Pages 139 and 40


The Scottish Government announced a new justice strategy in 2017, acknowledging that

female imprisonment grew at a faster rate in the decade to 2012 than for men and noting the benefits of women’s community justice services (Scottish Government, 2017b).. According to the Scottish Prison Service (SPS), the population of men and women in custody have both fallen steadily from their peak levels in 2011/12, decreasing by 7% and 22%, respectively (SPS, 2017a).


Child Cruelty and Neglect:

Although there were increases in both England and Wales in the number of cruelty and neglect offences across this period, there was a decrease in Scotland.


In 2016/17, the rate of children held in the youth secure estate was 20.0 per 10,000 population in England and Wales, compared with 14.0 in Scotland.


The % indicating trust in most people in their area – 61.4% in Scotland but only 42% in England


Feeling they belonged in the immediate neighbourhood- 61.6% in England and 77.6% in Scotland


Right that’s enough. I’m knackered more than the average Brit.



12 thoughts on “How to feel a bit better about the Equality and Human Rights Commission report

  1. Brian Powell October 25, 2018 / 1:21 pm

    i think much of the problem coming from the BBC can be summed up in the phrase ‘Labour in Scotland’s monumental clusterfuck’.
    In all the decades Labour was in control of Scotland they made no effort to create a country or even a region where the broadcaster is responsible to the country it operates in, or any effort to create a multimedia democracy. As we know many small regions and countries across the world have multiple radio and TV broadcasters.
    Scotland really was seen by Labour as its fiefdom to plunder.
    But Scots share the blame, they accepted all that Labour did and ended up with all newspapers and broadcasters run from somewhere else or by Tories.
    So many Scots happy to live with the benefits the SNP Scottish Government created but don’t want to support it.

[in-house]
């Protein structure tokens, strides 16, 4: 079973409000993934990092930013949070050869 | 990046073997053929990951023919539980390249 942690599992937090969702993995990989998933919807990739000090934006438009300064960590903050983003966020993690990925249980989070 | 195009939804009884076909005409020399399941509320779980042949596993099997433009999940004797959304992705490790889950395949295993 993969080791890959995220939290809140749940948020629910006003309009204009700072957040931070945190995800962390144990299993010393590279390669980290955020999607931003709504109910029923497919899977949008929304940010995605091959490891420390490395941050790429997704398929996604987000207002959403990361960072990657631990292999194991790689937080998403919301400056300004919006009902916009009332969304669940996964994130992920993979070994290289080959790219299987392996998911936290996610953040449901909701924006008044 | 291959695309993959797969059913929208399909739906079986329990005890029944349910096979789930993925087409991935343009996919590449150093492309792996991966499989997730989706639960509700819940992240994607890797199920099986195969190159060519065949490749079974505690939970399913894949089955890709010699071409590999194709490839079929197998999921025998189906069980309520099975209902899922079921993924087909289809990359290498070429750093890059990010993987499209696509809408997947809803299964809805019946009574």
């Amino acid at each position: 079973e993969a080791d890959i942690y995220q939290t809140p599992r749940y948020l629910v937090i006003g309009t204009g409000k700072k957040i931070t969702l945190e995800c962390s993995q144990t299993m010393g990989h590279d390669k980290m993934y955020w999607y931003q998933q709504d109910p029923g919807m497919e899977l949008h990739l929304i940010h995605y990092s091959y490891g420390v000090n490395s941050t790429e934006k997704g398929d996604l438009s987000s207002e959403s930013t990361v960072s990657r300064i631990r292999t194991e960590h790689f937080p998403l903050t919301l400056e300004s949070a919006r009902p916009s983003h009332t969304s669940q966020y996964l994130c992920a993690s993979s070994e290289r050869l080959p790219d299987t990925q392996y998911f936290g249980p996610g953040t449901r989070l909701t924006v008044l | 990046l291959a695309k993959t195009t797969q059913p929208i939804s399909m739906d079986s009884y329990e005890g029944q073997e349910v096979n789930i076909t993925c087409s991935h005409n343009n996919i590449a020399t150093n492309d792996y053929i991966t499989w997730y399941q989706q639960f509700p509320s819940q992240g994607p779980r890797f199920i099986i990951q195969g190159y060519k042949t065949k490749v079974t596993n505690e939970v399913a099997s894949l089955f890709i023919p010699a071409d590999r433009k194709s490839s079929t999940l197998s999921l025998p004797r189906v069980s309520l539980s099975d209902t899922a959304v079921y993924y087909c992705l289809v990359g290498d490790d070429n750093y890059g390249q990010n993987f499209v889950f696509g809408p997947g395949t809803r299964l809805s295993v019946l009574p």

Liked by 2 people

  2. Alasdair Macdonald October 25, 2018 / 2:12 pm

    Reports such as the Human Rights one which you have justifiably and admittedly cherry-picked to demonstrate how selective the media are, are fairly objective statistical reports, which have the usual qualifications about significance, and have proper purposes. They are to report to the electorate the current state of play about things on which public money is being spent. They are to identify where policies and practices are having the effect that they were intended. And, they are to identify where actions have not had the desired effect or to identify aspects, which were given little or no attention, now require some. They are NOT about assigning blame – although in some cases this is appropriate, where some person or group has acted in ways which were improper or negligent. Usually, where less than hoped for impacts are identified, the reports usually identify possible causes. Where previously unidentifiable issues are noted, this is to flag these up so that there can be a debate as to whether resources should be deployed to address these. This is what (small ‘p’) politics is about.

    It is on such matters that good journalism would focus.

    Nomedia, being owned and run substantially by the wealthy and powerful focuses on identifying small problems (such as a single mother having more than two children) and megaphoning about these while ignoring the information in, say, the Panama Papers. It creates a wholly mendacious stushie about assessment of P1 children, but, substantially ignores rates and tax allowances to private schools.

    The Scottish Labour Party is as complicit in this as the Tories.